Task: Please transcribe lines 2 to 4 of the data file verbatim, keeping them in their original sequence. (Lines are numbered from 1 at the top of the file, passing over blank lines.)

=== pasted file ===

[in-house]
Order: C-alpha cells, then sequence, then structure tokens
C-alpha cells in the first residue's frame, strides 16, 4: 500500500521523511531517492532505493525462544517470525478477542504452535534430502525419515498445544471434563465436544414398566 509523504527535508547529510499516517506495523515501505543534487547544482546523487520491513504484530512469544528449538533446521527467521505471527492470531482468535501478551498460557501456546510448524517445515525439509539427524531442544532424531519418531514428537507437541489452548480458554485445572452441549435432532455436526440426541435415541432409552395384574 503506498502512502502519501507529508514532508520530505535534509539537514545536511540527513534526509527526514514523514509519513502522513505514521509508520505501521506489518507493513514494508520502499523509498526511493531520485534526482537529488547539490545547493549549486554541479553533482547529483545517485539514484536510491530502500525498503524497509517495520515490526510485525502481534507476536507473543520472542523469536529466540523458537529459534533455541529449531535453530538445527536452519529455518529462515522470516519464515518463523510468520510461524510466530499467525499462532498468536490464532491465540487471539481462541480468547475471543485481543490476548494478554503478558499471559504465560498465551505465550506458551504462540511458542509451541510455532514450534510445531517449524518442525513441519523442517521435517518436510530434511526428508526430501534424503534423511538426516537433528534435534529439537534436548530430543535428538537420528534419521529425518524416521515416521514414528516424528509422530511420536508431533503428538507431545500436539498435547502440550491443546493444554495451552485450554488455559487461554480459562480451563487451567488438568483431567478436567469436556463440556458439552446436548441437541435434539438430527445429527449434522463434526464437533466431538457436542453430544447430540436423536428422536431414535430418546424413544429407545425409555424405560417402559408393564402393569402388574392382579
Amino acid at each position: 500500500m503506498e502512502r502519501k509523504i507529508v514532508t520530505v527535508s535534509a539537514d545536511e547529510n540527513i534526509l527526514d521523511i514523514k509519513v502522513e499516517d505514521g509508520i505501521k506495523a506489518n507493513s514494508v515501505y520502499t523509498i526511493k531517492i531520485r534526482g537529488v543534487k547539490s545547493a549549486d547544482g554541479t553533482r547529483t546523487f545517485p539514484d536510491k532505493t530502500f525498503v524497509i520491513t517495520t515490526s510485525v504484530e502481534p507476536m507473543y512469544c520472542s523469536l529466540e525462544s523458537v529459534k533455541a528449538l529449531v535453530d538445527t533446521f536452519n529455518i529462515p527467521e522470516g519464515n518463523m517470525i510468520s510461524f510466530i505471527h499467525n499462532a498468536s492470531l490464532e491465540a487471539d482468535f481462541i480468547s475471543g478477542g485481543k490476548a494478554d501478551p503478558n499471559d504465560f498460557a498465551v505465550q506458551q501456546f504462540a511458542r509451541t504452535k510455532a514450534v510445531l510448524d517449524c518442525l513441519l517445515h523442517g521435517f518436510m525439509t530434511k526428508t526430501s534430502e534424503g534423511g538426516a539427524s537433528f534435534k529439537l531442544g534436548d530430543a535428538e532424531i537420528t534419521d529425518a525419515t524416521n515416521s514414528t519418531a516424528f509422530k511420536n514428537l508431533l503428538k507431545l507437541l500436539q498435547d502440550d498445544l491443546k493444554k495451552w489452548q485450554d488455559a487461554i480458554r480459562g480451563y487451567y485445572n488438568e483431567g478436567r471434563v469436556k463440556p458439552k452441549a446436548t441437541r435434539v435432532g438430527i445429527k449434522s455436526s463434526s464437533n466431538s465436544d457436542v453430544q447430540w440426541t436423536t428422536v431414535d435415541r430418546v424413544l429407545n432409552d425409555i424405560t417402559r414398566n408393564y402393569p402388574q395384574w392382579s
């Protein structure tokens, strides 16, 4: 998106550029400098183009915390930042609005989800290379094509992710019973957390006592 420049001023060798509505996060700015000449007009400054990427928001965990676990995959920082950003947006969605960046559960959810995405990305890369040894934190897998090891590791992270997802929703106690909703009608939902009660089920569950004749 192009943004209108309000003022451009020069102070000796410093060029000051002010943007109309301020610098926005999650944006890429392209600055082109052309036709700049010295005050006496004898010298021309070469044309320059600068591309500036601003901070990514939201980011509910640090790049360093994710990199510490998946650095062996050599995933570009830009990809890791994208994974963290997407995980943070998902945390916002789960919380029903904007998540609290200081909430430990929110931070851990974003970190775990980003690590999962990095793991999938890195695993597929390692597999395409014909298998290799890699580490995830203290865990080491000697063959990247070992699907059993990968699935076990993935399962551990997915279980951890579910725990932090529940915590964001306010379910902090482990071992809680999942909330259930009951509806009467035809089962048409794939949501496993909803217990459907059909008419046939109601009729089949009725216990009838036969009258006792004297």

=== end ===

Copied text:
Order: C-alpha cells, then sequence, then structure tokens
C-alpha cells in the first residue's frame, strides 16, 4: 500500500521523511531517492532505493525462544517470525478477542504452535534430502525419515498445544471434563465436544414398566 509523504527535508547529510499516517506495523515501505543534487547544482546523487520491513504484530512469544528449538533446521527467521505471527492470531482468535501478551498460557501456546510448524517445515525439509539427524531442544532424531519418531514428537507437541489452548480458554485445572452441549435432532455436526440426541435415541432409552395384574 503506498502512502502519501507529508514532508520530505535534509539537514545536511540527513534526509527526514514523514509519513502522513505514521509508520505501521506489518507493513514494508520502499523509498526511493531520485534526482537529488547539490545547493549549486554541479553533482547529483545517485539514484536510491530502500525498503524497509517495520515490526510485525502481534507476536507473543520472542523469536529466540523458537529459534533455541529449531535453530538445527536452519529455518529462515522470516519464515518463523510468520510461524510466530499467525499462532498468536490464532491465540487471539481462541480468547475471543485481543490476548494478554503478558499471559504465560498465551505465550506458551504462540511458542509451541510455532514450534510445531517449524518442525513441519523442517521435517518436510530434511526428508526430501534424503534423511538426516537433528534435534529439537534436548530430543535428538537420528534419521529425518524416521515416521514414528516424528509422530511420536508431533503428538507431545500436539498435547502440550491443546493444554495451552485450554488455559487461554480459562480451563487451567488438568483431567478436567469436556463440556458439552446436548441437541435434539438430527445429527449434522463434526464437533466431538457436542453430544447430540436423536428422536431414535430418546424413544429407545425409555424405560417402559408393564402393569402388574392382579
Amino acid at each position: 500500500m503506498e502512502r502519501k509523504i507529508v514532508t520530505v527535508s535534509a539537514d545536511e547529510n540527513i534526509l527526514d521523511i514523514k509519513v502522513e499516517d505514521g509508520i505501521k506495523a506489518n507493513s514494508v515501505y520502499t523509498i526511493k531517492i531520485r534526482g537529488v543534487k547539490s545547493a549549486d547544482g554541479t553533482r547529483t546523487f545517485p539514484d536510491k532505493t530502500f525498503v524497509i520491513t517495520t515490526s510485525v504484530e502481534p507476536m507473543y512469544c520472542s523469536l529466540e525462544s523458537v529459534k533455541a528449538l529449531v535453530d538445527t533446521f536452519n529455518i529462515p527467521e522470516g519464515n518463523m517470525i510468520s510461524f510466530i505471527h499467525n499462532a498468536s492470531l490464532e491465540a487471539d482468535f481462541i480468547s475471543g478477542g485481543k490476548a494478554d501478551p503478558n499471559d504465560f498460557a498465551v505465550q506458551q501456546f504462540a511458542r509451541t504452535k510455532a514450534v510445531l510448524d517449524c518442525l513441519l517445515h523442517g521435517f518436510m525439509t530434511k526428508t526430501s534430502e534424503g534423511g538426516a539427524s537433528f534435534k529439537l531442544g534436548d530430543a535428538e532424531i537420528t534419521d529425518a525419515t524416521n515416521s514414528t519418531a516424528f509422530k511420536n514428537l508431533l503428538k507431545l507437541l500436539q498435547d502440550d498445544l491443546k493444554k495451552w489452548q485450554d488455559a487461554i480458554r480459562g480451563y487451567y485445572n488438568e483431567g478436567r471434563v469436556k463440556p458439552k452441549a446436548t441437541r435434539v435432532g438430527i445429527k449434522s455436526s463434526s464437533n466431538s465436544d457436542v453430544q447430540w440426541t436423536t428422536v431414535d435415541r430418546v424413544l429407545n432409552d425409555i424405560t417402559r414398566n408393564y402393569p402388574q395384574w392382579s